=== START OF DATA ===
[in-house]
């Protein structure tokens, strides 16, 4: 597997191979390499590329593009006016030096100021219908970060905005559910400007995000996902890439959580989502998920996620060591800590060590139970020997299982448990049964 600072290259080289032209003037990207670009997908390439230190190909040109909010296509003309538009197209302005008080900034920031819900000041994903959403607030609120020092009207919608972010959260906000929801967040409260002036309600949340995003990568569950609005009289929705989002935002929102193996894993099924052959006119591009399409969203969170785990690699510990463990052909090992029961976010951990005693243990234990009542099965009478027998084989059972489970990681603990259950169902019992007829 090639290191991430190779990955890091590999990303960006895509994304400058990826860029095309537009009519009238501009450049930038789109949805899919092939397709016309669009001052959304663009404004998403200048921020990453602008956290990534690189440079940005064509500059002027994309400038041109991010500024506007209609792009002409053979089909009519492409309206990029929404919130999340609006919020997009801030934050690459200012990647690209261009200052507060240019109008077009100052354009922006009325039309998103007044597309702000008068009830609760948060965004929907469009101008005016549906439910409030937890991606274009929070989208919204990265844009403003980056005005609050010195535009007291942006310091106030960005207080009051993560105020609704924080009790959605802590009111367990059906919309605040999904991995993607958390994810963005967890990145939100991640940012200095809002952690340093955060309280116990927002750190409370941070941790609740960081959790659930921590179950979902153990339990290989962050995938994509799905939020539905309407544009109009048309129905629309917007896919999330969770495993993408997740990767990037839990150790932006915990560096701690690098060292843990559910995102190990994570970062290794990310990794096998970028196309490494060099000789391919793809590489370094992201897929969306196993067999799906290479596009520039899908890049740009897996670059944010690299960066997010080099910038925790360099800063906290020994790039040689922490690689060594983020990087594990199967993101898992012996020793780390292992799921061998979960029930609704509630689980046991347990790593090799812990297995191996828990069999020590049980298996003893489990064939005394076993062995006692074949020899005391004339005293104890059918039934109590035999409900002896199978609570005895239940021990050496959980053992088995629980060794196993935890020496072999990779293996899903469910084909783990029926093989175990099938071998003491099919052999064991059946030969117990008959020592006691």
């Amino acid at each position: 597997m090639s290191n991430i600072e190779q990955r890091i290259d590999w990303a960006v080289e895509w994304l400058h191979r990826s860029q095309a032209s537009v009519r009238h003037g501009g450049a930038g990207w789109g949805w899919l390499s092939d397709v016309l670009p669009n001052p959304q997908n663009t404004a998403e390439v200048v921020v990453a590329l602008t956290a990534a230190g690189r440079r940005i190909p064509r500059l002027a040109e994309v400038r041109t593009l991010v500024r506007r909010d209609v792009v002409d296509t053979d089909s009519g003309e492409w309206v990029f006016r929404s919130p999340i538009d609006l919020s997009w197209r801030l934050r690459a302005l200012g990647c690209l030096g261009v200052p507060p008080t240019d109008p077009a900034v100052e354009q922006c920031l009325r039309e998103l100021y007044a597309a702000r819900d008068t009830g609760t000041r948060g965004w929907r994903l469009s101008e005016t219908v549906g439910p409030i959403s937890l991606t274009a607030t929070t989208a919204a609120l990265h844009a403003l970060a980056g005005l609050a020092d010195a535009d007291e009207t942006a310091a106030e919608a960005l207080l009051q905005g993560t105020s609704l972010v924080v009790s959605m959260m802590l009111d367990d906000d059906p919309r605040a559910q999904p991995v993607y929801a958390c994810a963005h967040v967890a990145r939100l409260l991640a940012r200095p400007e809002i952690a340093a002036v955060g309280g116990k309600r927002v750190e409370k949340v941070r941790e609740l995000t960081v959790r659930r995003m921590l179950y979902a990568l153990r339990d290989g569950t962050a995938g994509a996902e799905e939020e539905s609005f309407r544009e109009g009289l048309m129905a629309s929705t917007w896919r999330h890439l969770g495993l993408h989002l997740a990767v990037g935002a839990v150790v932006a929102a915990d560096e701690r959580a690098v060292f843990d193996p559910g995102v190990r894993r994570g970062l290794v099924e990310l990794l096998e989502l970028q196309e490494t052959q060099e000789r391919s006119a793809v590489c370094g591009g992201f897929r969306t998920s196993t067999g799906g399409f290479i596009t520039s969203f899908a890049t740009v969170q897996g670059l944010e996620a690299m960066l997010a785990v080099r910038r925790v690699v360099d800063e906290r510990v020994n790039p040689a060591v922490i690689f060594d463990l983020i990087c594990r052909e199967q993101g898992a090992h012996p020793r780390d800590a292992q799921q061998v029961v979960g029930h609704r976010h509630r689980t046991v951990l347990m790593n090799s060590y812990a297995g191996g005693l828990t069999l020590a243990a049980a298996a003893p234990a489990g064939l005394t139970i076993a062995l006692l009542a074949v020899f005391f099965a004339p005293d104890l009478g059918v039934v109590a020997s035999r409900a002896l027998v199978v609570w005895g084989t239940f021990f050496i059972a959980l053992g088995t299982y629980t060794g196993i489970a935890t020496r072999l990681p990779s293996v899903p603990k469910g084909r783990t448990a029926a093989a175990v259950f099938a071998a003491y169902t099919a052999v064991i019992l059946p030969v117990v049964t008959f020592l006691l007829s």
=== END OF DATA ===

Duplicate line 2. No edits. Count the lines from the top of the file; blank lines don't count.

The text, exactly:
């Protein structure tokens, strides 16, 4: 597997191979390499590329593009006016030096100021219908970060905005559910400007995000996902890439959580989502998920996620060591800590060590139970020997299982448990049964 600072290259080289032209003037990207670009997908390439230190190909040109909010296509003309538009197209302005008080900034920031819900000041994903959403607030609120020092009207919608972010959260906000929801967040409260002036309600949340995003990568569950609005009289929705989002935002929102193996894993099924052959006119591009399409969203969170785990690699510990463990052909090992029961976010951990005693243990234990009542099965009478027998084989059972489970990681603990259950169902019992007829 090639290191991430190779990955890091590999990303960006895509994304400058990826860029095309537009009519009238501009450049930038789109949805899919092939397709016309669009001052959304663009404004998403200048921020990453602008956290990534690189440079940005064509500059002027994309400038041109991010500024506007209609792009002409053979089909009519492409309206990029929404919130999340609006919020997009801030934050690459200012990647690209261009200052507060240019109008077009100052354009922006009325039309998103007044597309702000008068009830609760948060965004929907469009101008005016549906439910409030937890991606274009929070989208919204990265844009403003980056005005609050010195535009007291942006310091106030960005207080009051993560105020609704924080009790959605802590009111367990059906919309605040999904991995993607958390994810963005967890990145939100991640940012200095809002952690340093955060309280116990927002750190409370941070941790609740960081959790659930921590179950979902153990339990290989962050995938994509799905939020539905309407544009109009048309129905629309917007896919999330969770495993993408997740990767990037839990150790932006915990560096701690690098060292843990559910995102190990994570970062290794990310990794096998970028196309490494060099000789391919793809590489370094992201897929969306196993067999799906290479596009520039899908890049740009897996670059944010690299960066997010080099910038925790360099800063906290020994790039040689922490690689060594983020990087594990199967993101898992012996020793780390292992799921061998979960029930609704509630689980046991347990790593090799812990297995191996828990069999020590049980298996003893489990064939005394076993062995006692074949020899005391004339005293104890059918039934109590035999409900002896199978609570005895239940021990050496959980053992088995629980060794196993935890020496072999990779293996899903469910084909783990029926093989175990099938071998003491099919052999064991059946030969117990008959020592006691």